Yet another alternative embodiment of the internally insulated catalytic converters 100, 110 can include shell 72 having one or more U-shaped rings 79 welded or otherwise attached to the interior surface of shell 72, and disposed in a facing relationship with one or more structural features on catalyst substrates 30, 50 (See
In catalytic converter 130 (See FIG. 13), two or more pieces of mat support material 70 can be disposed concentrically about catalyst substrate 30, and within depressions 39. The outermost edges of mat support material 70 can abut the inner surfaces of both first lip 32 and second lip 38, while the innermost edges abut the structural feature 31. In addition, an annular gap 69 can be defined by the innermost edges of mat support material 70, shell 78, and structural feature 31 of catalyst substrate 30, and concentrically coincide with the structural feature 31. Whereas in catalytic converter 140, two or more pieces of mat support material 70 can be disposed within each depression 59, and concentrically about catalyst substrate 50. The outermost edges of mat support material 70 can abut the inner surfaces of both first lip 52 and second lip 58, while the innermost edge can abut the ridges 51. An annular gap 89 can be defined by the innermost edges of mat support material 70, shell 78, and ridges 51 of catalyst substrate 50, and concentrically coincide with each ridge 51.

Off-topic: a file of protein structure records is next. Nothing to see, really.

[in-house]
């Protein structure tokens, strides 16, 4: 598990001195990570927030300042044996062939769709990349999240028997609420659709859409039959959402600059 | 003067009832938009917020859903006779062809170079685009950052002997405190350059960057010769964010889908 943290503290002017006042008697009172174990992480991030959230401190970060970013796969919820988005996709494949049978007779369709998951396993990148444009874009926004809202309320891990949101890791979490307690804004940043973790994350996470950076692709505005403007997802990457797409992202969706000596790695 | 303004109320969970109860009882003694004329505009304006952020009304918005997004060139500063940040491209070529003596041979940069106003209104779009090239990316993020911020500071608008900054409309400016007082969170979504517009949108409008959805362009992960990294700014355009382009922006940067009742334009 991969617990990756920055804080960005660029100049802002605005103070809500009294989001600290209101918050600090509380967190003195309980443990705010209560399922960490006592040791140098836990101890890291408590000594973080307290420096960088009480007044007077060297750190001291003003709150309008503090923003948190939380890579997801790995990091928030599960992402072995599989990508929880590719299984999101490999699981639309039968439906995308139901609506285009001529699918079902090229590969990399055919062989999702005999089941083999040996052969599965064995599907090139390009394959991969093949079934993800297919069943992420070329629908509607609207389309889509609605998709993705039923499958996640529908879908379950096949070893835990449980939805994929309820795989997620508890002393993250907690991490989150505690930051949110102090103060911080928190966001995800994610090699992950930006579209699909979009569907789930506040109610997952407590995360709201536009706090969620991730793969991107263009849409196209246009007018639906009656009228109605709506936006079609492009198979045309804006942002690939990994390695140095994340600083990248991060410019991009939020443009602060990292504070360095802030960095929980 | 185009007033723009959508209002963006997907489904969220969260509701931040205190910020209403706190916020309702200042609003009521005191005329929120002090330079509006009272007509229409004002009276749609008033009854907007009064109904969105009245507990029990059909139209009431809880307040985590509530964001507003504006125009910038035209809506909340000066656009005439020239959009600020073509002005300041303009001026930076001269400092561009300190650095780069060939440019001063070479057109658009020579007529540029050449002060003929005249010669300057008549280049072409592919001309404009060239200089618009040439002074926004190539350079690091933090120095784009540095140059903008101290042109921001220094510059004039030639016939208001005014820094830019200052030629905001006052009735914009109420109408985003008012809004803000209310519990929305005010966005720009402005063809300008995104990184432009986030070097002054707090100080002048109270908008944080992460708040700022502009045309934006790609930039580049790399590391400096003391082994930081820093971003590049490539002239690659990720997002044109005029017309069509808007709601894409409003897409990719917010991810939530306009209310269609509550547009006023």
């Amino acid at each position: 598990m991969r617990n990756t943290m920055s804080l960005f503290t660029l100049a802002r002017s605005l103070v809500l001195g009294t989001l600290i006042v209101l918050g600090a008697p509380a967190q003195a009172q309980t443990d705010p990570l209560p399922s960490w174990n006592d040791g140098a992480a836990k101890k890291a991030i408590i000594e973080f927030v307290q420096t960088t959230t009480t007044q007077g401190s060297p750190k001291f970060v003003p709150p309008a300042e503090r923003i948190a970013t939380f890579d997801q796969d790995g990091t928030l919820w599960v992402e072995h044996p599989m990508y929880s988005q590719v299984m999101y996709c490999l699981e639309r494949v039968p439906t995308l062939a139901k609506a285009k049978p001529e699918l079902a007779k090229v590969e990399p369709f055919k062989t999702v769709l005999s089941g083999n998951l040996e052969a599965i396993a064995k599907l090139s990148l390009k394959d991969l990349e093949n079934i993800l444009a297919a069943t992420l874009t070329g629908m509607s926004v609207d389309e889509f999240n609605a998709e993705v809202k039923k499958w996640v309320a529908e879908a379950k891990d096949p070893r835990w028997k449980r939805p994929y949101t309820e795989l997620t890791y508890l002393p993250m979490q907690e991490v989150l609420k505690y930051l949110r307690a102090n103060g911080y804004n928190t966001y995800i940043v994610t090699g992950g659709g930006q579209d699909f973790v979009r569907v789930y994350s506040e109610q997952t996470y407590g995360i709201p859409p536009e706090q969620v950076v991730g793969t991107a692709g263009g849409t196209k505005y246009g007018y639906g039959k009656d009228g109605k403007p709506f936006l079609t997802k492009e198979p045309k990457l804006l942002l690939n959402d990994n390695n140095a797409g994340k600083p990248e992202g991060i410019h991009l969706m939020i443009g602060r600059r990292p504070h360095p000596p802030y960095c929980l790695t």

In addition, an alternative embodiment of the non-internally insulated catalytic converters 130, 140 can include shell 78 having one or more concentrically formed depressed annular area(s) 84 corresponding to one or more ridges on catalyst substrate 30, 50 (See
Similar to the internally insulated embodiments illustrated in
The exemplary embodiments disclosed herein provide several advantages over current catalytic converter designs. Typical catalytic converter designs rely solely upon the mat support material exerting forces against the catalyst substrate to inhibit axial movement. In the present design, frictional forces are combined with compressive forces to better restrict axial movement.
Typically, in a conventional catalytic converter design, the catalyst substrate outer surface and the shell inner surface form straight cylinders when viewed in the flow direction, through the catalyst substrate (see